In presentations the duo performed a script largely written by Sweetwood – Lake played a doctor, and Sweetwood operated the brain-puppet. By eliciting responses from the audience, different parts of the brain are activated – loud noises light up the temporal lobe, while the frontal lobe glitters when solving a math problem.
Lake is considering building more models along the same lines for outreach purposes, with nominal resources from the BRI, but the prototype has already made an impact.
“We’re really impressed by what the kids remember afterwards – they knew at least a few lobes and their functions,” he said.
Professor Joseph Watson, who has served as the Brain Research Institute’s first Associate Director for Outreach since 2007, has been appointed the Associate Dean in the Graduate Division, effective July 1.
Watson will be relinquishing his responsibilities as Associate Director at the BRI. He points out that his new duties overlap with some of his motivating interests: the graduate division boasts its own outreach and diversity office.
“I’ll try to carry on with the same energy as I did here,” said Watson.
Watson is deeply grateful for his time at the BRI, and the resources he received for his projects.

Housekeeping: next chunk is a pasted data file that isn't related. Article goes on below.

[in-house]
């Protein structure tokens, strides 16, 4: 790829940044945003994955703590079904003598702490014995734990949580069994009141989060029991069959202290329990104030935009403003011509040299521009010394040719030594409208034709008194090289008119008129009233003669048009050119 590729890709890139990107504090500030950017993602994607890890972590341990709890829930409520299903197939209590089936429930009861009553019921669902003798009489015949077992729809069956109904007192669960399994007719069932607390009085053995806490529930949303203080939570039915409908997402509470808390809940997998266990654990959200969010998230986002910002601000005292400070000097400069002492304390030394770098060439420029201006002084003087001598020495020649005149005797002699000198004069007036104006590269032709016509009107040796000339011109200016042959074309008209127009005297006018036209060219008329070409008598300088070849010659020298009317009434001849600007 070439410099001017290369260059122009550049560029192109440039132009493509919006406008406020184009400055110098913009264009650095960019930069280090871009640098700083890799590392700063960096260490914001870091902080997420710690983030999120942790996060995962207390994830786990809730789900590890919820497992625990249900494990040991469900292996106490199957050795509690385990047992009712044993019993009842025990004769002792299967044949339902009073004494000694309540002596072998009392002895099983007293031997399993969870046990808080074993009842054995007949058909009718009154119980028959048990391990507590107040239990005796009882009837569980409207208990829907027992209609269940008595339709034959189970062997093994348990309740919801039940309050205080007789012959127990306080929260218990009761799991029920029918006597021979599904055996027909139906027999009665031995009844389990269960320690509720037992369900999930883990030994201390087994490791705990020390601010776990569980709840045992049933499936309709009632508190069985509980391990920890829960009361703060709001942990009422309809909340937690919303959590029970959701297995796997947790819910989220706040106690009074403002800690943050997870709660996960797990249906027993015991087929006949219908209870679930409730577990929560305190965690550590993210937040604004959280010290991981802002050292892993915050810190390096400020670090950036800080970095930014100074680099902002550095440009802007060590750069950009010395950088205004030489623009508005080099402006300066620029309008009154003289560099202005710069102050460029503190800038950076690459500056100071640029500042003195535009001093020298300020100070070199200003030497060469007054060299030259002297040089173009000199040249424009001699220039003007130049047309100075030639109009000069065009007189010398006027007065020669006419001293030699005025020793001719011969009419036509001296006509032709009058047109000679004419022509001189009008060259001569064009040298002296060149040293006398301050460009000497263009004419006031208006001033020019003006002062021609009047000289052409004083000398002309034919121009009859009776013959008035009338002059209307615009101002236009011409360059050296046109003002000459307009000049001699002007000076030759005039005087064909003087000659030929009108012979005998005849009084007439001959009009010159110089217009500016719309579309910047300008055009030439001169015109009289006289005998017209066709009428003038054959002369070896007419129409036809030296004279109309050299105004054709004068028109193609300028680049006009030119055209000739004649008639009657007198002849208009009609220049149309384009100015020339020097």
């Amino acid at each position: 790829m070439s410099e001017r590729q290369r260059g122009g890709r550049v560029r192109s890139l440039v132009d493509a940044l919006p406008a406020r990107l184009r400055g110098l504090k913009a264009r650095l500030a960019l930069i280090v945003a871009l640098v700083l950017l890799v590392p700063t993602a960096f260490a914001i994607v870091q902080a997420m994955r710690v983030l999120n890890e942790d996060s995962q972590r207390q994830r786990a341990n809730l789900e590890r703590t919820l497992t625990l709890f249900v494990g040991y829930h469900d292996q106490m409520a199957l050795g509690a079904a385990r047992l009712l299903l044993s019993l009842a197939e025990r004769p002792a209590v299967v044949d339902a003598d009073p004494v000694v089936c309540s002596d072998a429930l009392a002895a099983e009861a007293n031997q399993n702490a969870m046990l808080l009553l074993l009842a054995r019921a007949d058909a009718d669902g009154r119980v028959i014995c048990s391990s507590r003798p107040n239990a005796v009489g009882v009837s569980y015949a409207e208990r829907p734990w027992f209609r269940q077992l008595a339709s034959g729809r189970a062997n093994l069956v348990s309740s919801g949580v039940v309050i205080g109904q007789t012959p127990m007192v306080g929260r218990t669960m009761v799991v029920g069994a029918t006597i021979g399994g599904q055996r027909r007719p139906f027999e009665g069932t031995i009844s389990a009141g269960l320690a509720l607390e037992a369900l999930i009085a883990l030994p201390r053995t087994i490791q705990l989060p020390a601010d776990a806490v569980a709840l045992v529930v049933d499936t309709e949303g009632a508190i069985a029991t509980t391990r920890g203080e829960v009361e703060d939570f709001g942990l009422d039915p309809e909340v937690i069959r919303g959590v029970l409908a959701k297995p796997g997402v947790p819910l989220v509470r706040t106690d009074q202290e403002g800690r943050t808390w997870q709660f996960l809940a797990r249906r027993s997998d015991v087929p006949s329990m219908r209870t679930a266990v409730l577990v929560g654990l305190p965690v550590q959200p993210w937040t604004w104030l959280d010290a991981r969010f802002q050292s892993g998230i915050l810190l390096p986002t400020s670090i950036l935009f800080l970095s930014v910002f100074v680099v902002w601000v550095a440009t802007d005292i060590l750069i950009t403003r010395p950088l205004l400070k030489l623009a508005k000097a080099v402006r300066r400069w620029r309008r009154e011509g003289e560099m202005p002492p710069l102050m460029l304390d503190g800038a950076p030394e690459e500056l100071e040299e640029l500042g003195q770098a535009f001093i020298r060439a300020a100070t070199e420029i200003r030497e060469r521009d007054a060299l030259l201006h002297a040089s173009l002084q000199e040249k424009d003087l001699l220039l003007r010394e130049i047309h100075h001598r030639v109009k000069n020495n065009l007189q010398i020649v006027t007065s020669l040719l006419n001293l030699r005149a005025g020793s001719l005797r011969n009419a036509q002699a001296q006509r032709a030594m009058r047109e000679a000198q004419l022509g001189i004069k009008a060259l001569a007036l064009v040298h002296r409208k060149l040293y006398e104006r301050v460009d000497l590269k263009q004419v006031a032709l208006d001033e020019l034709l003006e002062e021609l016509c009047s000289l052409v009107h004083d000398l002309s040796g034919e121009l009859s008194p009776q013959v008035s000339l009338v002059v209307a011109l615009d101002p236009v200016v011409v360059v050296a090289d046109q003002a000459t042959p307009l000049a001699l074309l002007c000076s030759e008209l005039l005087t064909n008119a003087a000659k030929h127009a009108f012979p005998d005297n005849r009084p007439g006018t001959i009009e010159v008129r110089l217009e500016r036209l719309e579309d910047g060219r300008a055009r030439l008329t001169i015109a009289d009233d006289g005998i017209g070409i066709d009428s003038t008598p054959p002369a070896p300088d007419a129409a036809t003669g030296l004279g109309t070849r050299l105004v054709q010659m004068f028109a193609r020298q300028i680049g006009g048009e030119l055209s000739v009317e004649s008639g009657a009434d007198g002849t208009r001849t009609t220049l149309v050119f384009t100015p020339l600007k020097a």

“Great thanks to BRI Director Chris Evans for the support he gave to build the outreach program,” said Watson.
“We started out really small, and became quite big with our outreach efforts. It’s been great fun.”
One of Dr Watson’s highest profile endeavors was mentoring the Project Brainstorm (NS192) course, in which undergraduate students develop neuroscience-themed lessons for K-12 students.
Martina DeSalvo, a TA for that class, had warm words for his mentorship.
“He is great at connecting with the students and is genuinely interested in our concerns. Dr Watson is one of the few professors who will take the time to ask how you are doing and actually listen to your answer. I think he is a great choice for Associate Dean of the Graduate Division since he is so approachable and friendly,” she said.